PSB; What has been the biggest challenge in your current position, and how have you dealt with it?
Johnny Jump: Online pricing has to be the most difficult and delicate area I deal with. I have dealt with it by continuing to educate dealers, setting up dealers on our dealer locator in order to drive consumers into dealerships for their products and services. These days, many consumers are too busy with their day-to-day and have a difficult time making it to the dealers.
I push dealers daily to get their products and services online, so consumers can find what they want and pick them up during their available time. Dealers who have a pulse on their consumers can gauge what types of products and services they can benefit their consumers with. Having the appropriate products in stock at the dealership definitely turns consumers’ wants into retail sales. When visiting dealers, or discussing product benefits with them, I also try to educate them on appropriate inventory for their store, new product releases, top selling products within their specific market specialty and display & POP options available in order to provide in-store visibility for the brand. As a dealer, your opportunities with consumers are to provide added value over price alone. If your consumers get help when they need it, product education when necessary, updated on new trends and opportunities that suit their riding needs, they will come back and bring their riding buddies.
What’s the biggest opportunity for the aftermarket industry, and how can the industry take advantage of it?
Continuing to engage with your consumers in-store and learning to capture their attention electronically. There are quite a few software programs, as well as social media platforms, that can help gauge your consumers’ interests and most popular product markets. Run reports, track results and build on trends, even if they are seasonal.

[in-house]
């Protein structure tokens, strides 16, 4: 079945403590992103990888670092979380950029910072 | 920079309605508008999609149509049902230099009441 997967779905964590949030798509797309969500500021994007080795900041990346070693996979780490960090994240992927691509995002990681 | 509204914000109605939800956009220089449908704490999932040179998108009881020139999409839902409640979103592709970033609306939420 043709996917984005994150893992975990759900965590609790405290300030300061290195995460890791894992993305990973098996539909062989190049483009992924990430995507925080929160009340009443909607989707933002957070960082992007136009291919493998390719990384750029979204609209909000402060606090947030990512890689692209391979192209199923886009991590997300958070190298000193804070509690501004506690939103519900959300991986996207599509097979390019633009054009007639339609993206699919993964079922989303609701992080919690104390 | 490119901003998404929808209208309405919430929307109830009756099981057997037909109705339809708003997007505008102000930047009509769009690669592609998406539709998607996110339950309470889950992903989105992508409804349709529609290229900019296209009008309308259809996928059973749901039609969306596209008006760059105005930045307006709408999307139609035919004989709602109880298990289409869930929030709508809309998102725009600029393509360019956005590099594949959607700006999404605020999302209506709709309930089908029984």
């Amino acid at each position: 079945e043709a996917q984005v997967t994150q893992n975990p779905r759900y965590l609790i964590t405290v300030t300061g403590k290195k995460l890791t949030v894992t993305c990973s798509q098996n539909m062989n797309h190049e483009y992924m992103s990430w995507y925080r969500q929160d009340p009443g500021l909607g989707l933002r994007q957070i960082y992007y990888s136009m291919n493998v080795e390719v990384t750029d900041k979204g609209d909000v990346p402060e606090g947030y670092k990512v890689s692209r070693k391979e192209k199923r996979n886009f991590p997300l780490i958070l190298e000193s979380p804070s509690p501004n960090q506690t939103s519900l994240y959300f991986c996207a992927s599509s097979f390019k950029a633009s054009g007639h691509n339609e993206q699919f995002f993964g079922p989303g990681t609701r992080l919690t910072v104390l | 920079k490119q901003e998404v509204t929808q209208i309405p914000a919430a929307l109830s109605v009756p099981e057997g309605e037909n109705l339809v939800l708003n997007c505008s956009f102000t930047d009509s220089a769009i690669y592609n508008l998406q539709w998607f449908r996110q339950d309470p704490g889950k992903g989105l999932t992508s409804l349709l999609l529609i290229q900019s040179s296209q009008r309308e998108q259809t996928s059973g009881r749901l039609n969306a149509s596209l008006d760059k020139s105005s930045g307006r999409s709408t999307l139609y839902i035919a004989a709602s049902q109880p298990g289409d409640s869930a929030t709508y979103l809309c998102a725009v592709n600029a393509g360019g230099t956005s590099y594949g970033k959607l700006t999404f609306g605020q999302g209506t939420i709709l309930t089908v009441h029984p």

I’ve seen dealers hold monthly training schools for specific products and/or services, and build out adventure touring ride groups, sport bike track days, motocross track days, ATV/UTV/side-by-side rally groups, where they meet up once a month or a few times a year to all ride together, show consumers new areas to ride/camp or provide group discounts for these events. It helps build camaraderie. Ride on Sunday, Shop on Monday! These types of events help the up-and-coming riders in these sports learn the proper bike and safety products to use and build confidence to keep growing as enthusiasts.
That being said, even K&N has opportunities outside of the dealer’s normal demand for the products. Being educated on each of the different product categories and market segments within a brand is of the utmost importance of a parts manager. If K&N can be popular amongst sport bike riders, then why couldn’t it be popular for sport touring enthusiasts? Or, if K&N is high in demand for big American V-twins, then why couldn’t you educate some of your consumers who ride big metric cruisers? There are opportunities for growth within brands and opportunities for improved revenue within product categories.
What is the best advice that you can give
others in the aftermarket industry?
Stay passionate about your products and the core markets that make up your bread and butter. How can you convey the messages about these products so that others can benefit from their features most effectively? Continue to learn and educate yourself, your employees and your consumers about market trends, new products and benefits that are designed for and involved with the powersports industries. Track, analyze, plan, implement and broadcast programs within your customer base, dealership or event in order to create success and revenue to continue growing your business. And most importantly, keep it fun. We all got into this business because we love motorcycles and motorcyclists. Work hard, and ride harder.